Closing the Loop – Completing the Task
When you work on any project, you want to see the job completed and then put away.
Marilyn Paul in her book, It’s Hard to Make a Difference When You Can’t Find Your Keys, talks about the rhythm of organizing. This rhythm is cyclic. With any task you first get ready for action, you then take the action, this causes a natural disorder, and then you need to restore order. Many people do not do that final step and so have a series of natural disorders building up in their environment.
I come into homes and see piles of laundry both clean and dirty. Those piles are there because tasks were not completed. Dirty clothes are washed, dried, and maybe even folded but the final step of putting the clothes away is not done in a timely manner and so a bit of clutter begins to accumulate. Or a person has a closet with clean clothes and they dress for the day. The clothes get dirty. They may make it into a hamper at the end of the day but then the dirty clothes pile up and cause clutter.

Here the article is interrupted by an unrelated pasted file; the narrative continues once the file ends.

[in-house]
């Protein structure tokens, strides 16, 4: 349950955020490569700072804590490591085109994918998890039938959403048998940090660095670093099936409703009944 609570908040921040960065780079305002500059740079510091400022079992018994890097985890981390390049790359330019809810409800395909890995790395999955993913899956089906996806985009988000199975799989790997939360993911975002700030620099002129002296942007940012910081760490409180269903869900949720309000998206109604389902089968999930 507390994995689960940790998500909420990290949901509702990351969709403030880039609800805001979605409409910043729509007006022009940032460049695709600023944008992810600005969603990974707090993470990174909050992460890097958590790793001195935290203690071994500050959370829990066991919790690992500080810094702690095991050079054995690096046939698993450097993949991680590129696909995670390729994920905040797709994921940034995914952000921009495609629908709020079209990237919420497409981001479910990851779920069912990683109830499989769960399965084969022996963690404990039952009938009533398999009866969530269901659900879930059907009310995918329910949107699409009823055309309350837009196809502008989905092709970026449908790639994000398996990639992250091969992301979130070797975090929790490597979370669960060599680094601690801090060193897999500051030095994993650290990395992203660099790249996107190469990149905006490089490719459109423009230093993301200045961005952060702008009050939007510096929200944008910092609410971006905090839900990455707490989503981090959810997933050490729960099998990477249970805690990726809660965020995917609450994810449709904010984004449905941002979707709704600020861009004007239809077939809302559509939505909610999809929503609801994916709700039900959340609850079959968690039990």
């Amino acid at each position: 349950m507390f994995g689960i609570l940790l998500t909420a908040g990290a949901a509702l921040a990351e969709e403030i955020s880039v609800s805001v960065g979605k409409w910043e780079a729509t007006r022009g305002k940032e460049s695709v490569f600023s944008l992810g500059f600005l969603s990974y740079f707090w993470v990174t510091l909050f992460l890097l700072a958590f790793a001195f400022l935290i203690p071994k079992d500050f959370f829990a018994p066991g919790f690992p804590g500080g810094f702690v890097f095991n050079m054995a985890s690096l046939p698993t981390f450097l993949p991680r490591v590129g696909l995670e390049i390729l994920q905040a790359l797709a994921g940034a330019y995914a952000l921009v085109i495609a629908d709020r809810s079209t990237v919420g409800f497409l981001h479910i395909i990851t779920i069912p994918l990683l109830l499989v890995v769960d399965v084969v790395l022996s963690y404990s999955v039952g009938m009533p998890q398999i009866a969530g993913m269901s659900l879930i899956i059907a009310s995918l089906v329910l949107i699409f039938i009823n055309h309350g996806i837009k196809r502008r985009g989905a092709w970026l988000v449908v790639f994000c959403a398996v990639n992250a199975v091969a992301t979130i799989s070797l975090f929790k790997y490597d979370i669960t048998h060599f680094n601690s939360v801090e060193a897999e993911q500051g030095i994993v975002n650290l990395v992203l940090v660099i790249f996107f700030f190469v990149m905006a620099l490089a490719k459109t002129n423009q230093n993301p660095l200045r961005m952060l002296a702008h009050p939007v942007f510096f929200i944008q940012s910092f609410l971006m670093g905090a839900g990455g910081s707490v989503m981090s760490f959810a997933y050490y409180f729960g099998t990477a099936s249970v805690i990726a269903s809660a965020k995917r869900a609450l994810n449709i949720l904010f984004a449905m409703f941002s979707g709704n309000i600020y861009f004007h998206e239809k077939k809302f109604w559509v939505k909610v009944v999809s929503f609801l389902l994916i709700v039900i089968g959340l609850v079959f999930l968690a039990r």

I love to cook and prepare meals from scratch. I am good about getting out the materials and prepping the food and cooking it. What I am not so good at is immediately cleaning up from my cooking mess. I will do it (if my husband doesn’t do it first), but not immediately. So for a while there is clutter in my kitchen.
The same holds true for paper tasks. You pull out your bills or a bank statement or a project you are developing. You complete the task or at least complete a part of it but then you push the paper aside and leave it out on your work area. Now your desk is cluttered and it is harder to do the next task.
I put the challenge out to you. Look around your home and see some hot spots where clutter is building up. Could this clutter be there just because you did not complete a task? The trick to controlling this clutter is to complete each task before beginning another one.
Jonda S. Beattie Professional Organizer